By Tannus Quatre, PT, MBA, VP of Private Practice for Net Health
Our special blog series, titled “5 Steps to Attract & Retain PT Champions,” has looked at the five steps that can allow you to add physical therapy value in the community. Each day we’ve shared one of the five steps we recommend to consider building physical therapy champions right in your area. We recently talked about Step 1 – Cultivate Awareness of PT in Your Community and Step 2 – Build Personal Connections with Potential PT Customers. Now let’s get into the meat of it.
I can say this confidently about physical therapists: We’re helpers. We love people, and we’re about helping people heal. We’re also smart and have worked hard to do our best work professionally. There’s plenty of information and knowledge to digest, and we want to learn as much as we can.
That’s not all. We’re teachers who share the knowledge of what we know to help the world. An educational component is a significant part of what we do, even if it means helping our patients to not need us to begin with.
Why don’t we use these attributes to bring patients in the door? Well, we can and we should.
If you’ve been following our special blog series, you’ll see that we have been diving in to the five-step process to build PT champions in our communities. First, we discussed the need to cultivate awareness. Then we talked about the importance of establishing personal connections. We’ve set the stage, so let’s look at the third step – educating and promoting the value of PT.
Say I’m a street vendor. I sell locally made jewelry from my cart. You’ll find a number of different stones, metals and accessories to choose from. All high quality. My buyers are equally as diverse as well. Some purchase my jewelry for their loved ones, others for themselves, and sometimes it may just be an impulse buy. They see something they like and they’ve got to have it!
Now comes the challenge. I’ve got jewelry to sell and several individuals I can sell to, all for different reasons. While I’m familiar with the gold I sell, if I try to convince a customer who only likes silver to buy my gold, I’ll be wasting my time and theirs. If I don’t take the time to learn that a potential client is looking to buy a birthday present for their spouse, then I’ve lost a valuable opportunity to talk to them about our birthstone collection.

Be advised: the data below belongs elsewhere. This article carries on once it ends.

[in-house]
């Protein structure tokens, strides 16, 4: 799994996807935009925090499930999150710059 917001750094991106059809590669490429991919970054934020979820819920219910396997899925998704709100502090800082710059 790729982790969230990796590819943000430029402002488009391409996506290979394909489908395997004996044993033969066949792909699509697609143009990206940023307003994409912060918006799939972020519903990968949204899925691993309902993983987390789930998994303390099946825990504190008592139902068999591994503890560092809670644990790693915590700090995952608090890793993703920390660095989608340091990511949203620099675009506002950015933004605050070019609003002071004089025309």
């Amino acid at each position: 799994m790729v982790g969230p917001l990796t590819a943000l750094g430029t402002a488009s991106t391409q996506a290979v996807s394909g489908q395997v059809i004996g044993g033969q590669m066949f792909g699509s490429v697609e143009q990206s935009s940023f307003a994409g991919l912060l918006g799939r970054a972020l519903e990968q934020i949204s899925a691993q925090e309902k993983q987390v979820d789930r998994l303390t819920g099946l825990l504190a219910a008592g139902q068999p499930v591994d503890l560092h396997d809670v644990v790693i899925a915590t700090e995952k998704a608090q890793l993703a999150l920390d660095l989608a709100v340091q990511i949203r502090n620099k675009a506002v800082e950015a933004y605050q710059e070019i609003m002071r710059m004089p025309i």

That’s why education after building personal connections provides us with the opportunity to know what to provide knowledge on and to whom.
Wondering where to start? Follow these simple guidelines to help you along the way:
- Pace yourself
- Educate yourself on one thing at a time
- Maintain designated office hours
Education takes time, just like the development of a trusting relationship does. To become successful with your sale, trust needs to be at the forefront of your mind. Customers can be unsure at first. For customers to understand the value of what we do, you have to be patient and take your time. You want your customers to feel like one of the best investments they can make is by trusting our services and what we can offer them.
Rushing the process only makes it worse. Meeting your customer where they are is what ultimately works.
Educate One Thing at a Time
In simple terms, we want to help people with the knowledge and information we’ve become experts on. Our profession has taught us a lot, and there’s plenty for us to share, but we also have to be careful not to overwhelm our clientele.
One of the best ways to do this is by providing them snippets of information, one at a time. Giving our customers information at the pace they are comfortable with is what allows them to better understand and appreciate our value. Better yet, it further enhances the personal connections we build with them. You can share a little bit today, and a little bit more next week. Bite-sized pieces is the way to go.
Think of it this way: You want to teach your clients to fish, but don’t try to do it in one lesson, or you’ll both starve.
Maintain Designated Office Hours
When sharing information and providing a healthy dose of knowledge, you also want to make yourself available to answer any questions your clientele may have. Maybe they want to know more about your services. Maybe they’re not sure how to proceed. Whatever it is, you’re the one they will look to fill in the gaps. But it’s important that you maintain your regular office hours as the time to answer any questions that may arise.
That’s because set office hours will give your clientele the opportunity to sit down with you and discuss any lingering doubts and questions in their heads. Allowing them to feel confident in the knowledge they have received is what will lead to the sale. And let’s be real, the sale is what we’re ultimately here for.
Stay tuned to next week’s blog when we’ll get into the topic of how to convert the sale and make the deal happen. For without the sale we’re merely potential unrealized – not value itself. And creating value is the name of this game.
About Tannus Quatre, PT, MBA
Tannus is a marketing expert in outpatient PT practice and speaks nationally on the topics of entrepreneurship, marketing, and finance, and has written articles for numerous publications, including PT in Motion, Impact Magazine, and Advance for Directors in Rehabilitation. In addition, Tannus attended physical therapy school at UCSF and practiced as a physical therapist in outpatient, inpatient, and home health settings.